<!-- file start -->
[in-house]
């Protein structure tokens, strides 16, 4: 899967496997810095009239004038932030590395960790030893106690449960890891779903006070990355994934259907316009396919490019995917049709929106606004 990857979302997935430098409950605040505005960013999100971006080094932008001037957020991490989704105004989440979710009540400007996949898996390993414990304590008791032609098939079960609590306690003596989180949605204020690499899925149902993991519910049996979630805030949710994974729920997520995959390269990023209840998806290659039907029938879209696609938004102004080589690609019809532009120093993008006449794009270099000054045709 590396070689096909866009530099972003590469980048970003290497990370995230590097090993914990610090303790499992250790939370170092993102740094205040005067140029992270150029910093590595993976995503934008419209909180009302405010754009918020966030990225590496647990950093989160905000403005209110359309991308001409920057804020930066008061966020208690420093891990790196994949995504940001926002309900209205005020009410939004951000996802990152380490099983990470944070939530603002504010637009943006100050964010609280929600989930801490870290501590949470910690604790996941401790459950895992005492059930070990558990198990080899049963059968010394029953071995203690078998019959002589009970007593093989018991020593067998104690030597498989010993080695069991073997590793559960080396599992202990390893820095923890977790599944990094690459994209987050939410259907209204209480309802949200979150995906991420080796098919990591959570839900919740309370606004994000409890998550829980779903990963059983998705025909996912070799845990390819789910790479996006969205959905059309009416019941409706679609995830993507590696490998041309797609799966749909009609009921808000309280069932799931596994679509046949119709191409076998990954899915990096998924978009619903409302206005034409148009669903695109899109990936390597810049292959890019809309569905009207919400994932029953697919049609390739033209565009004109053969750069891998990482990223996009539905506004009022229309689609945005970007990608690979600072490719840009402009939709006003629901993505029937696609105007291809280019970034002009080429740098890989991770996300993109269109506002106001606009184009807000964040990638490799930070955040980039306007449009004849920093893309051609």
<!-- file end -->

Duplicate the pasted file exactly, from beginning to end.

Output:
[in-house]
């Protein structure tokens, strides 16, 4: 899967496997810095009239004038932030590395960790030893106690449960890891779903006070990355994934259907316009396919490019995917049709929106606004 990857979302997935430098409950605040505005960013999100971006080094932008001037957020991490989704105004989440979710009540400007996949898996390993414990304590008791032609098939079960609590306690003596989180949605204020690499899925149902993991519910049996979630805030949710994974729920997520995959390269990023209840998806290659039907029938879209696609938004102004080589690609019809532009120093993008006449794009270099000054045709 590396070689096909866009530099972003590469980048970003290497990370995230590097090993914990610090303790499992250790939370170092993102740094205040005067140029992270150029910093590595993976995503934008419209909180009302405010754009918020966030990225590496647990950093989160905000403005209110359309991308001409920057804020930066008061966020208690420093891990790196994949995504940001926002309900209205005020009410939004951000996802990152380490099983990470944070939530603002504010637009943006100050964010609280929600989930801490870290501590949470910690604790996941401790459950895992005492059930070990558990198990080899049963059968010394029953071995203690078998019959002589009970007593093989018991020593067998104690030597498989010993080695069991073997590793559960080396599992202990390893820095923890977790599944990094690459994209987050939410259907209204209480309802949200979150995906991420080796098919990591959570839900919740309370606004994000409890998550829980779903990963059983998705025909996912070799845990390819789910790479996006969205959905059309009416019941409706679609995830993507590696490998041309797609799966749909009609009921808000309280069932799931596994679509046949119709191409076998990954899915990096998924978009619903409302206005034409148009669903695109899109990936390597810049292959890019809309569905009207919400994932029953697919049609390739033209565009004109053969750069891998990482990223996009539905506004009022229309689609945005970007990608690979600072490719840009402009939709006003629901993505029937696609105007291809280019970034002009080429740098890989991770996300993109269109506002106001606009184009807000964040990638490799930070955040980039306007449009004849920093893309051609």